Lent 2010

Philippians 3: Setting Our Mind on Christ

February 26th, 2010

By Courtney Walker, EMU senior and pastoral assistant

Read: Philippians 3:17-4:1

The Christian walk with Christ happens daily. Often it is easy to get side-tracked by something or someone that seems appealing, these are distractions from the prize ahead. Paul challenges believers to pursue a life like Christ; after all to be Christian is to be Christ-like.

Paul is the example for the Philippians’ to follow; while he is not perfect his life is focused on following Christ as should theirs and ours alike. The Philippians’ had a difficult task back in Paul’s day because there simply was no Bible. Today we have the word of God in tangible form. When we get distracted or begin to lose faith, the word of God is within arm’s reach to provide us with the strength we need to keep going.

People will proclaim to know the God of our salvation and live by completely different standards; we must not be fooled by them. Self satisfying Christians will put their needs before others and go against Christ’s model of service and sacrifice. Do not be easily fooled by others who profess to walk with Christ. We must try not to get so caught up in our daily lives that we become self-indulgent.

Text messages should not take our attention from the worship that is taking place. We shouldn’t be passing notes during the sermon for little Amy’s birthday party, or become so caught up in work that there is no time for prayer. We must set our mind on Christ, not the things of this world.

We must “stay true to the Lord.” Is this easier said than done? Yes, we live in the 21st century with a number of distractions, but Christ provides us with his word to guide us. Let us keep our eyes on Christ and when we are challenged or opposed to remain firm in our salvation. God promises to give us strength. Let us surround ourselves with fellow believers and rely on the Comforter to help us stay true to the Lord.

Luke 9: Ready for a Transformation

February 24th, 2010

By Karissa Sauder, EMU senior and pastoral assistant

Read: Luke 9:28-36

Those of us from Mennonite traditions typically do well at remembering the humanity of Jesus.  With our emphasis on Christ’s life of service, we seek to follow his physical, human example.  To me, this sounds much simpler than aspiring to the perfection of Christ’s divinity.  Jesus as deity is mysterious, complex, difficult to understand.

In Luke 9, we learn that the disciples got a glimpse of this divine nature when Christ was transfigured before them.  Of course, they were asleep at first.  How many times did the disciples miss critical moments in either fatigue or simple ignorance?  More importantly, how often do we take the place of the sleeping disciples?  Are we any more alert than they were, watching for the miracles of God all around us?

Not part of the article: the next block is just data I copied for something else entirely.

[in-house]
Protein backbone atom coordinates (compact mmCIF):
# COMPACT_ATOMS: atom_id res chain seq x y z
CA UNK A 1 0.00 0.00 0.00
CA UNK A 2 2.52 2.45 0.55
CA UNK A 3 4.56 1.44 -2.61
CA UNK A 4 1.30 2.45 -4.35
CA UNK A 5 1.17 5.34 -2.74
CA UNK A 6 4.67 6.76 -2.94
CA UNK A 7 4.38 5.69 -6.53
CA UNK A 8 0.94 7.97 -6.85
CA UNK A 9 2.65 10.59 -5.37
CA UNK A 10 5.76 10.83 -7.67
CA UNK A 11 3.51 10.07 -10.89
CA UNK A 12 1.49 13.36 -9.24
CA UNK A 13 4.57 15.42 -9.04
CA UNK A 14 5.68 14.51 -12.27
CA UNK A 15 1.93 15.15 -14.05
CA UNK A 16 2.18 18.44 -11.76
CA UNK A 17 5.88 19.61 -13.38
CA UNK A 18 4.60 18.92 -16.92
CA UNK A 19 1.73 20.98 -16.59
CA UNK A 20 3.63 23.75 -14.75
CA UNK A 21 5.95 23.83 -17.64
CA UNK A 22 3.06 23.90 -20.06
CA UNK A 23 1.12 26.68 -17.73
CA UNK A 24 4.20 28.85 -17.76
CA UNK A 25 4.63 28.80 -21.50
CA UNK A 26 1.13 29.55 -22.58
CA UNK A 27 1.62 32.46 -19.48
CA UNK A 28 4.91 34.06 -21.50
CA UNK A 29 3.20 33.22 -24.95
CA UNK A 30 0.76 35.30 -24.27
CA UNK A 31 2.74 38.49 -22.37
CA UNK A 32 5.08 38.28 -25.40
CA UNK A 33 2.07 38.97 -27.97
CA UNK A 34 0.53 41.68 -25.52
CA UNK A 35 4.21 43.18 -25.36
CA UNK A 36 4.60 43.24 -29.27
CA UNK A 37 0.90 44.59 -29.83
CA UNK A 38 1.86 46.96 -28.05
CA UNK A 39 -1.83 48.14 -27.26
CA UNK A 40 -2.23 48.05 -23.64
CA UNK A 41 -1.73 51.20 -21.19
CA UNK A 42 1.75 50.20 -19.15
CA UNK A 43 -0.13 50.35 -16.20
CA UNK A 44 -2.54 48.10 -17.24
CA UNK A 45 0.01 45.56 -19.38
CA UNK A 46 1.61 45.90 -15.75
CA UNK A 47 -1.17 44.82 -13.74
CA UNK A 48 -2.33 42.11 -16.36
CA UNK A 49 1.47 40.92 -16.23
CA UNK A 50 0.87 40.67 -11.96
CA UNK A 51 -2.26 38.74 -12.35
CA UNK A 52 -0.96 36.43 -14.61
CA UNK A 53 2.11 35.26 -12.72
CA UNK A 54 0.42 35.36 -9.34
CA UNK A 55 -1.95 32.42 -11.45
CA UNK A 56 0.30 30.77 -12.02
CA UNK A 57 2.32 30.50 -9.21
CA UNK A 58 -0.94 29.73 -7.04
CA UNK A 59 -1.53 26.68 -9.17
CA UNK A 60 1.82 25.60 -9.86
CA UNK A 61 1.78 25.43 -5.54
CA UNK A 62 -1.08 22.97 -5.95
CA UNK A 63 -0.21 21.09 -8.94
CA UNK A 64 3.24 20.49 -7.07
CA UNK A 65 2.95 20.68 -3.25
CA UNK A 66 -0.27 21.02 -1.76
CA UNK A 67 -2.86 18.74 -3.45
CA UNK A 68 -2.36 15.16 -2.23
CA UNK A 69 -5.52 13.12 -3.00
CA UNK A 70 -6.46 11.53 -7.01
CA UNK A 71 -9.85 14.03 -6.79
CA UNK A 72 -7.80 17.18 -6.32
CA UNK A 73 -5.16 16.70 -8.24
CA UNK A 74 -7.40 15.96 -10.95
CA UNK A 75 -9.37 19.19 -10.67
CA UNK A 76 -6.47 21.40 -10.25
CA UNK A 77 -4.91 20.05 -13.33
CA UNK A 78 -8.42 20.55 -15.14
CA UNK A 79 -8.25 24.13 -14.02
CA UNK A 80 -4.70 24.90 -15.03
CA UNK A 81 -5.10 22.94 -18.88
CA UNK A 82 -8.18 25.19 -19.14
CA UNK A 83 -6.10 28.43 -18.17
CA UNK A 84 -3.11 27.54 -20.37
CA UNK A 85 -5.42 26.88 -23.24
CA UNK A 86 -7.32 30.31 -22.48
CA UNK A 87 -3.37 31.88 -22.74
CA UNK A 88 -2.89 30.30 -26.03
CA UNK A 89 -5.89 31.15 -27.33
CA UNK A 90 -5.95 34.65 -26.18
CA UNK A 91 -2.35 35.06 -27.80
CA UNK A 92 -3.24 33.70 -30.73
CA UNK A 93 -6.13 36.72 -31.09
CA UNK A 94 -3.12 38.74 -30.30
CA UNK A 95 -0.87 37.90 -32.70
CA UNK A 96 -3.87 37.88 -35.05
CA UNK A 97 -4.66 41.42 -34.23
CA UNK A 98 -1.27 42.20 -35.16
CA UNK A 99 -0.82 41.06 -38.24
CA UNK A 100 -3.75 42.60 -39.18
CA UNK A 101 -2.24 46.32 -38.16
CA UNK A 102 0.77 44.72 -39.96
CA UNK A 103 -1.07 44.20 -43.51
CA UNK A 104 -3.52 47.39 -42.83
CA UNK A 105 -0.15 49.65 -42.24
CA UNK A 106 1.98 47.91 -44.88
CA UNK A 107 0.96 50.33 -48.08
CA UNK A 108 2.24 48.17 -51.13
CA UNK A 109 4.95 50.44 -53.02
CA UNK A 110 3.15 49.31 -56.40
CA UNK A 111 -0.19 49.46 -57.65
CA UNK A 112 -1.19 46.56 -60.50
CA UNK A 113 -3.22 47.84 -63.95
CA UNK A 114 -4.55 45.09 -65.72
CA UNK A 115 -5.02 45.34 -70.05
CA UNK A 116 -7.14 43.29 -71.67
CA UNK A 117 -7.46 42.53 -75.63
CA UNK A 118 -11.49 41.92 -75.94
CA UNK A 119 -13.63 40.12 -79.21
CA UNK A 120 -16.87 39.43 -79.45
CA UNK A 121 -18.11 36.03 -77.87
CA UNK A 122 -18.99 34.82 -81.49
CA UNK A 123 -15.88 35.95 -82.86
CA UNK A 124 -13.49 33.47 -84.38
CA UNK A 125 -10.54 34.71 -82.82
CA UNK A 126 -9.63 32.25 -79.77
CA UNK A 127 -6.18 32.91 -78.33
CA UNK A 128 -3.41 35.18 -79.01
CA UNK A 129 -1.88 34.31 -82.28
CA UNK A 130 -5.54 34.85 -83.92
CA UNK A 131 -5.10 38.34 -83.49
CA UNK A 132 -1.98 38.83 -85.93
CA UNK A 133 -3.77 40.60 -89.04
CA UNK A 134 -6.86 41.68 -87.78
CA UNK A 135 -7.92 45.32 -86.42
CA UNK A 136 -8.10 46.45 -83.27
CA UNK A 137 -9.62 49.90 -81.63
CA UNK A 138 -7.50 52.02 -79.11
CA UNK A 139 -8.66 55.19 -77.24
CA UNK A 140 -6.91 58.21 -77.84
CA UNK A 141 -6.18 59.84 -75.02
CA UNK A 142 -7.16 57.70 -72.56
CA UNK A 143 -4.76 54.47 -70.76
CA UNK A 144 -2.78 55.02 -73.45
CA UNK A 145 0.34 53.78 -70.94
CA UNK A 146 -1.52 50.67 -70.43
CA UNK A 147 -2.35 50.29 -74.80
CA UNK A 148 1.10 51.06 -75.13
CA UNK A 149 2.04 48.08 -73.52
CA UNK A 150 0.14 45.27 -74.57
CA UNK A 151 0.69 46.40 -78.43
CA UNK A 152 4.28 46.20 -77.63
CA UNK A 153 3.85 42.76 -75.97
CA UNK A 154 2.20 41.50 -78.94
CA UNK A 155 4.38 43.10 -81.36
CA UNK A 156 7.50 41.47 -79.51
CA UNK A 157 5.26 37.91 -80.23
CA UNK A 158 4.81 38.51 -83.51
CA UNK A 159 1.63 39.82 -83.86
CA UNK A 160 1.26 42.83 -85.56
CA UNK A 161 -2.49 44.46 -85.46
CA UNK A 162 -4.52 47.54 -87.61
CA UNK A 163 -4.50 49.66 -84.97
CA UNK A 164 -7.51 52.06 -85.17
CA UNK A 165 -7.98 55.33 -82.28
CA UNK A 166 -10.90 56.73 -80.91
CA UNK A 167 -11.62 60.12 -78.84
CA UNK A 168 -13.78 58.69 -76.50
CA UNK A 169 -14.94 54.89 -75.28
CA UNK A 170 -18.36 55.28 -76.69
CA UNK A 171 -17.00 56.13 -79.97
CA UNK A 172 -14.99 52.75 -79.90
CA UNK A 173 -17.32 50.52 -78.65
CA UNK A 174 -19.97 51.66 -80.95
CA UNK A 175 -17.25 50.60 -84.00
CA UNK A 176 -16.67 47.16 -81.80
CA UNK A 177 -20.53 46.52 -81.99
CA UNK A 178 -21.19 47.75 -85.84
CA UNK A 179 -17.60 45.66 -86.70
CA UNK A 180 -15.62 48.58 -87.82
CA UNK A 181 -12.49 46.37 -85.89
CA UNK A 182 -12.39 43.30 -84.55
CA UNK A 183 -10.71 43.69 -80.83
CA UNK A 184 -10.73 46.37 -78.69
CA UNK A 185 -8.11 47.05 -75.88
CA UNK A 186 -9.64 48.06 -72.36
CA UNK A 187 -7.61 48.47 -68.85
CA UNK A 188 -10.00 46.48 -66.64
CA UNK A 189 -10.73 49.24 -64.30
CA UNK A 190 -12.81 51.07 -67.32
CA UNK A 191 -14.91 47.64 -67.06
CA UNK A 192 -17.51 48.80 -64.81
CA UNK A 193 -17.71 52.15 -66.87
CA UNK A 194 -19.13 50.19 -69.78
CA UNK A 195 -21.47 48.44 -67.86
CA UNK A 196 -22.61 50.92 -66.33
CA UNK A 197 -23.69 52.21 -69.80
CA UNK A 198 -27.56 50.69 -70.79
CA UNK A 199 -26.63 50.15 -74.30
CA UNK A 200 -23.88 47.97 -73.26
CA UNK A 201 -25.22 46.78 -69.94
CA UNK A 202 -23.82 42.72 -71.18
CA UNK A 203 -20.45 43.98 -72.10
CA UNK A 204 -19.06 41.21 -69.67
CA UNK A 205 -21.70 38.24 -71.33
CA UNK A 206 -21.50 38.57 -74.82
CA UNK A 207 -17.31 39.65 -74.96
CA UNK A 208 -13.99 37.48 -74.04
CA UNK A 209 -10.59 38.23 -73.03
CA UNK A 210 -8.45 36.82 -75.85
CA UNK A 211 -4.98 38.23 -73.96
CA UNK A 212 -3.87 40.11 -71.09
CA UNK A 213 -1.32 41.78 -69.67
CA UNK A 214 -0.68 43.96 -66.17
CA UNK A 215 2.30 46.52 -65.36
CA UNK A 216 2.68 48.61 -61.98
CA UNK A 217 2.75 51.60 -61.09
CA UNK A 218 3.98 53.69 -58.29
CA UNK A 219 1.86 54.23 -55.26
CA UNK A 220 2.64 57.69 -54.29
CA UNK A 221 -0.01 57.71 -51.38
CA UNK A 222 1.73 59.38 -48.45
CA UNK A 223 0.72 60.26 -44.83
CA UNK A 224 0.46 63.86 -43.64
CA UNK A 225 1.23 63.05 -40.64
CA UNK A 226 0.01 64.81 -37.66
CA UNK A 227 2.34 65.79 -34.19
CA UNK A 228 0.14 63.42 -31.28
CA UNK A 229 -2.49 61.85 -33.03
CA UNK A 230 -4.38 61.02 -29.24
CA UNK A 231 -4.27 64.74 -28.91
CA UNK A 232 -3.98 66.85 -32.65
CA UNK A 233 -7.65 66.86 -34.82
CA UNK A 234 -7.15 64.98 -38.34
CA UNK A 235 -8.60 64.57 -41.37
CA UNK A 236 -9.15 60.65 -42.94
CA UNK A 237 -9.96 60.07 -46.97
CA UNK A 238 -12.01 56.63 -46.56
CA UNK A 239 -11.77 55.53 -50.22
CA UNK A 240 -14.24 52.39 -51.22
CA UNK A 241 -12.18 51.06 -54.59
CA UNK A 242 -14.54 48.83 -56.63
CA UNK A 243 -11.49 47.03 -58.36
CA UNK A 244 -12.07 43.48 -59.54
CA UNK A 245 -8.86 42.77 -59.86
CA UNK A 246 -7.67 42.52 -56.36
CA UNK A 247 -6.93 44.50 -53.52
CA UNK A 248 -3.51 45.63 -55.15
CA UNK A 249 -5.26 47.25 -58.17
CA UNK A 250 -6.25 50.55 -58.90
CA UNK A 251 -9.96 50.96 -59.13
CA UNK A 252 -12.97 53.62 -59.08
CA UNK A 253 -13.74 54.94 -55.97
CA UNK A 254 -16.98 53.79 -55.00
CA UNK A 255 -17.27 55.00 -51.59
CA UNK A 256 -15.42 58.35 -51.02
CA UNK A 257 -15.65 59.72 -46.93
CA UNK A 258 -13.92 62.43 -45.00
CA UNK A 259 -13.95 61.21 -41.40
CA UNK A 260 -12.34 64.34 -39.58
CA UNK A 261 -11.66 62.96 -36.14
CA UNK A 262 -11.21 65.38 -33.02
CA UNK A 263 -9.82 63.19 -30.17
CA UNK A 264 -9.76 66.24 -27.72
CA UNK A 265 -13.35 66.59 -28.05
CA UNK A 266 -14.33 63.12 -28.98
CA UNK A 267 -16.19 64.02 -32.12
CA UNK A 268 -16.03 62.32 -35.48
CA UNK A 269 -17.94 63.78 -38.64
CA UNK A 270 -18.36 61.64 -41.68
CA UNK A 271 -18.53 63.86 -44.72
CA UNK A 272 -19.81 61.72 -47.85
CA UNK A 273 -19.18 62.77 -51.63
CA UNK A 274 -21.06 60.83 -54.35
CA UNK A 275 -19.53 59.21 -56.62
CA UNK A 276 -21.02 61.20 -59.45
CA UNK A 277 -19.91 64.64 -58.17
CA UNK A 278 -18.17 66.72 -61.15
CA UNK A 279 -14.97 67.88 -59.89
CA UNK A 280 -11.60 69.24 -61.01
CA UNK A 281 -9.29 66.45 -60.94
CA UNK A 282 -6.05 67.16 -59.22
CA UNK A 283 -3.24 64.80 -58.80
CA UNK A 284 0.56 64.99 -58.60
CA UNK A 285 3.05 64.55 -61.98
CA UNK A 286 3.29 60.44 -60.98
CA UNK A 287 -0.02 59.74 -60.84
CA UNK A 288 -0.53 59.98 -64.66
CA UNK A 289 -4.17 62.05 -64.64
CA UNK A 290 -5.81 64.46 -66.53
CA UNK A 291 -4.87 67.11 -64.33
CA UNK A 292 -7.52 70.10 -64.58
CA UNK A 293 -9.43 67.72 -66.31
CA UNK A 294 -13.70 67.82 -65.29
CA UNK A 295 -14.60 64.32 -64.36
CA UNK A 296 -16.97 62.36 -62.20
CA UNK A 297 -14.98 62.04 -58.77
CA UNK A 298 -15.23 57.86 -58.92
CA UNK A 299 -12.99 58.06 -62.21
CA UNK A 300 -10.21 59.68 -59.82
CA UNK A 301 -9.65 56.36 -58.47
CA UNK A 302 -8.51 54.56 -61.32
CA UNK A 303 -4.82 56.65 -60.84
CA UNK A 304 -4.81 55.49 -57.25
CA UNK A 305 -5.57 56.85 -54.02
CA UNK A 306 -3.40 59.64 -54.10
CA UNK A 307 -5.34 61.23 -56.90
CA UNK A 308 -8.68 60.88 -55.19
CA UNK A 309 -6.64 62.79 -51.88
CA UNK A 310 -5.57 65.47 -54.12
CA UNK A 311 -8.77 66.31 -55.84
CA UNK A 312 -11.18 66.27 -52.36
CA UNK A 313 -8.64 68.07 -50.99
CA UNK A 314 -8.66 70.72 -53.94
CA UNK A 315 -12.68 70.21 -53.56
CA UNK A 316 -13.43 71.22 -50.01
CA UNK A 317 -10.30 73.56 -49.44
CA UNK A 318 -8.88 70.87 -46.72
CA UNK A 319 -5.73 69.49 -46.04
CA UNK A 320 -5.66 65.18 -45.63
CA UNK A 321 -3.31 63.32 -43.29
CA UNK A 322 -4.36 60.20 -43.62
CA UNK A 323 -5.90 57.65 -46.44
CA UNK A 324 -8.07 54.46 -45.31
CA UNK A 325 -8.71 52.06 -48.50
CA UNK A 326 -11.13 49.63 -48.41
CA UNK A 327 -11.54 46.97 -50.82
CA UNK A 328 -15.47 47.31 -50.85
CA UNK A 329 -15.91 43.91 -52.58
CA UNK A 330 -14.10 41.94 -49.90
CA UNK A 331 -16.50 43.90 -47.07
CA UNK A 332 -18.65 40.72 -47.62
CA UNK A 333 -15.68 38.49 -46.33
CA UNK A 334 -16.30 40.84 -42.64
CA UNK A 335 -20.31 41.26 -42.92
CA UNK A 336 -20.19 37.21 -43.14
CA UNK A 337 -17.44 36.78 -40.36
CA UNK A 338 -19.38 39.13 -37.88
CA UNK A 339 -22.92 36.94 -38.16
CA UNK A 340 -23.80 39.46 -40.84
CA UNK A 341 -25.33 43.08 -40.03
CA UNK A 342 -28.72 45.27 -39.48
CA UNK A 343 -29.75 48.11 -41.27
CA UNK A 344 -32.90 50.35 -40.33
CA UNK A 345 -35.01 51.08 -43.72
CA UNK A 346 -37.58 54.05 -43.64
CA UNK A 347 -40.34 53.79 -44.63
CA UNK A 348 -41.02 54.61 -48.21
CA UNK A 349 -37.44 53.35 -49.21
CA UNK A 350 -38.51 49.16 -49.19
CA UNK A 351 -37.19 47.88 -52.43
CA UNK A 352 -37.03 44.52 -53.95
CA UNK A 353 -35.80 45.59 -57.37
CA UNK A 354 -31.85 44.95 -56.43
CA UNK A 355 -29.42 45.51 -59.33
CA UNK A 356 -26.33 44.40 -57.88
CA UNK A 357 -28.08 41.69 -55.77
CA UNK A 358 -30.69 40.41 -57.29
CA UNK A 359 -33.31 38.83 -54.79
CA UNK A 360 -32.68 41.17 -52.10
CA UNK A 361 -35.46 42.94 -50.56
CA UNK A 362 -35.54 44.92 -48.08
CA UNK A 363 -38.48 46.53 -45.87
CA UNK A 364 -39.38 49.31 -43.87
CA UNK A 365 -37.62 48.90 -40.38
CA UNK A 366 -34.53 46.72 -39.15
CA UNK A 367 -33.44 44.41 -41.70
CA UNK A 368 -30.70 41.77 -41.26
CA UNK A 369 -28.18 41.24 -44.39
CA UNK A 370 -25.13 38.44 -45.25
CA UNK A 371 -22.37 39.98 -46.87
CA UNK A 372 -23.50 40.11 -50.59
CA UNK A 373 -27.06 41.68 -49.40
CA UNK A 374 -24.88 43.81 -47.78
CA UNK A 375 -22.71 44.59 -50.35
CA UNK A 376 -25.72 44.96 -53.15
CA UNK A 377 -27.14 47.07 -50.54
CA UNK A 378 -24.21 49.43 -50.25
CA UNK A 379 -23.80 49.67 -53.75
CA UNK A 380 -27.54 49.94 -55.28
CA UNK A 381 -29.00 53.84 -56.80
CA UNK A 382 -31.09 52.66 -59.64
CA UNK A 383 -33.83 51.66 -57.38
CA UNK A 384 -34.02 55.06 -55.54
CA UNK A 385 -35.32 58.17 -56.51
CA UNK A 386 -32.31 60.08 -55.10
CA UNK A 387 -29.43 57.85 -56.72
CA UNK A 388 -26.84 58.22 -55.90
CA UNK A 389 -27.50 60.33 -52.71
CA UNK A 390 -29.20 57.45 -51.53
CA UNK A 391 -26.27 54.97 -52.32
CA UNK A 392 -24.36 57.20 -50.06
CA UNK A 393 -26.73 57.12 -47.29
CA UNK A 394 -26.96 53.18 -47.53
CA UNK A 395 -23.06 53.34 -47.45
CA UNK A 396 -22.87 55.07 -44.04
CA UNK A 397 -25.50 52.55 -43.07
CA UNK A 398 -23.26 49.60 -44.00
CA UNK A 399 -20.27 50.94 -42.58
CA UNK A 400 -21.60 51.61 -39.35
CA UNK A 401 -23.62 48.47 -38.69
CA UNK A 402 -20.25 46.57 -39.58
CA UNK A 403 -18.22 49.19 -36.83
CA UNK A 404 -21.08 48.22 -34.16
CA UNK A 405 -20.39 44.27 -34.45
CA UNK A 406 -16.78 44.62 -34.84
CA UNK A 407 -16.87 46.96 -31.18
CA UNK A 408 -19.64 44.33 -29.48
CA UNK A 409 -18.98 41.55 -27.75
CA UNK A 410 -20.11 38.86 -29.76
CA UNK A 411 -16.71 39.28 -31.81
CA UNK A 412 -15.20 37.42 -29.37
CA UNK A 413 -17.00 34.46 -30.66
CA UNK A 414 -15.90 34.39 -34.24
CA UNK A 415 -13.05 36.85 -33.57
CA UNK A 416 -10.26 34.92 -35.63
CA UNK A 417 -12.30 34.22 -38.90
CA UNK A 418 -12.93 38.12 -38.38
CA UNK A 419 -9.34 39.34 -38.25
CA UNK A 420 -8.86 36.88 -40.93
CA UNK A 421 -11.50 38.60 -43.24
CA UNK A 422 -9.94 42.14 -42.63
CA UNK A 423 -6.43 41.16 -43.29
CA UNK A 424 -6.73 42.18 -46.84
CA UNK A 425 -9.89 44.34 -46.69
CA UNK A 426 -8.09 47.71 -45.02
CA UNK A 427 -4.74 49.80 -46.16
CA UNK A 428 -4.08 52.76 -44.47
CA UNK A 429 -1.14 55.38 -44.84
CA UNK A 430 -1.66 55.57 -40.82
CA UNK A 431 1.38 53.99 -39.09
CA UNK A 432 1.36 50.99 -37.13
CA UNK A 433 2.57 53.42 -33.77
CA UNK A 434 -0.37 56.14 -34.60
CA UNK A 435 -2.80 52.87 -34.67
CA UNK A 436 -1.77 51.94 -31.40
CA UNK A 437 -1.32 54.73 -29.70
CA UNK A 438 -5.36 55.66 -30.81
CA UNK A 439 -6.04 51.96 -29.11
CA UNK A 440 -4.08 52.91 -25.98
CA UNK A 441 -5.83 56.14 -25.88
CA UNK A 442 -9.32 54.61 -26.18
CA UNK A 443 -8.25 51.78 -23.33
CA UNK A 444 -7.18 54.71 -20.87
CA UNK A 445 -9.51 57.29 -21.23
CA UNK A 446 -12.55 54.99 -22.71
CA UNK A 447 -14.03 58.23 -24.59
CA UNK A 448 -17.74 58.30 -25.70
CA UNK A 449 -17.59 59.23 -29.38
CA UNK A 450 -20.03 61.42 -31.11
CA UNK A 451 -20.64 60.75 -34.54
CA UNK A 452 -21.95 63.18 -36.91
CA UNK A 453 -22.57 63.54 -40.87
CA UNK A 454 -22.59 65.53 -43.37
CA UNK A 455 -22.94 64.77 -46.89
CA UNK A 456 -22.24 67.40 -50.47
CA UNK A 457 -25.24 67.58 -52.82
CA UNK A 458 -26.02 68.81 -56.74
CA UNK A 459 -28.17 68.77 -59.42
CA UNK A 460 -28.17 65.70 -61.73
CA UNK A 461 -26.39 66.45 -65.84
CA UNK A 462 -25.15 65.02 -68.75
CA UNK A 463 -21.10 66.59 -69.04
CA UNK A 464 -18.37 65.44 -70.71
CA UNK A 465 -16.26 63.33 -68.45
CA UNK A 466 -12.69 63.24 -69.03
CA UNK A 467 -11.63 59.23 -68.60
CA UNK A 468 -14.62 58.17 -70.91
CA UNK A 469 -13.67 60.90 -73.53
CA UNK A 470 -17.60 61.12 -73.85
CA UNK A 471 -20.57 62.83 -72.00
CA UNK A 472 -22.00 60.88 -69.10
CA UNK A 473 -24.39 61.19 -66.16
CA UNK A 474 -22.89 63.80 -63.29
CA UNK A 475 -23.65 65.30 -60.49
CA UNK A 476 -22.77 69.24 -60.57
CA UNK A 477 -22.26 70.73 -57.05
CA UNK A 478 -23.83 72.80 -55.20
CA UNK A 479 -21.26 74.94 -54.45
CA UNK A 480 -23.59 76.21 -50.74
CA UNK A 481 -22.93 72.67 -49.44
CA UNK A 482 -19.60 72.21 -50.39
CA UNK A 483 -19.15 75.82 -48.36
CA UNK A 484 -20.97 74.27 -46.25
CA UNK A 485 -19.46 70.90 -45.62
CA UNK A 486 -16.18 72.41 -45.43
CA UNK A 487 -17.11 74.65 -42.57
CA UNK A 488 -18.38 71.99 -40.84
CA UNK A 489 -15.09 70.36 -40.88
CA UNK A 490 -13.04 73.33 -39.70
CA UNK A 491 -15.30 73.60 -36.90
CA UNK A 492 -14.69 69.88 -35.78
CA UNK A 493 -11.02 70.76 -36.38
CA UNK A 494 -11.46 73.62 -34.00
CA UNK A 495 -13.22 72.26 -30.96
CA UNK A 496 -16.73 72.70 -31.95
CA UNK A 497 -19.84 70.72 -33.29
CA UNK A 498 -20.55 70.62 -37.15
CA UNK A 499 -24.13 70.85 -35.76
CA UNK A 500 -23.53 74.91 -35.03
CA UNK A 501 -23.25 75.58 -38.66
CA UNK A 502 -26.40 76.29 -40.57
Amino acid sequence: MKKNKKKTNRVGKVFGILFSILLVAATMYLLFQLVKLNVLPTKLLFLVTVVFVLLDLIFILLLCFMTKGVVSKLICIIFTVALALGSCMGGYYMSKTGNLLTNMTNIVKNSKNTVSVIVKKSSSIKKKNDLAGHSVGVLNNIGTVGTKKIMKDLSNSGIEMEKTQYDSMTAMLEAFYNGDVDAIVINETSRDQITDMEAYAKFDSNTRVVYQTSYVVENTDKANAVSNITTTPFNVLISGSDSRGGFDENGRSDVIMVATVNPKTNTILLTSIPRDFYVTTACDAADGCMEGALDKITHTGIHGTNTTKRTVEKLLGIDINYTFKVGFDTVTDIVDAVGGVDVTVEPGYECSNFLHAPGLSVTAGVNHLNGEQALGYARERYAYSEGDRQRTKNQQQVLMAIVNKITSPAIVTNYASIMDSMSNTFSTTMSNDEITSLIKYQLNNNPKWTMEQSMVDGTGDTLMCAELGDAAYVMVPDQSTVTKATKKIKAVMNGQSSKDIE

Lent is a call to wake up.  In this season, we want to have a heightened sense of both our apathy and our brokenness, keeping our eyes wide open for the work of God in our lives.  Though we think of the human, tempted Jesus during Lent, we also spend this time seeking his divinity as we repent of the things that keep us from being more like him.  Notably, the word that Matthew uses to describe the change in Jesus in his account of the transfiguration is the same word that Paul uses in Romans 12:2 when he urges us to “be transformed by the renewing of your mind.”  In this Lenten season, are we pursuing this kind of radical change?

Be awake.  God is ready to transform us.  May we be prepared to let him.

Psalm 27: Drawing Close in Times of Need

February 22nd, 2010

By Daniel Miller, EMU senior and pastoral asisstant

Read: Psalm 27

The Christian faith seems to have a natural ebb and flow. The cycle has a high point of spiritual contentment from a particular sermon or retreat or scripture passage or worship time or conversation with a friend or something else entirely. Then, inevitably, the cycle reaches a low point with some disaster or question or suffering or perhaps any of the events listed as high points. Enthusiasm and belief in God just seem to come and go as they please.

I think David is thinking of both the highs and lows in Psalm 27. He has great confidence in his faith and in his God in the first verses. He’s aware of adversaries and foes, but he is sure that God is there sustaining him even through difficulty. Then in verse 7 his mood shifts. He seems drained of all confidence and far from the sure faith he just displayed. Ultimately though, David comes back to faith in verses 13 and 14. He even goes so far as to assure us, the reader, to be strong, take courage, and wait for the Lord! Suddenly his confidence is full again and he’s King David, the man after God’s own heart.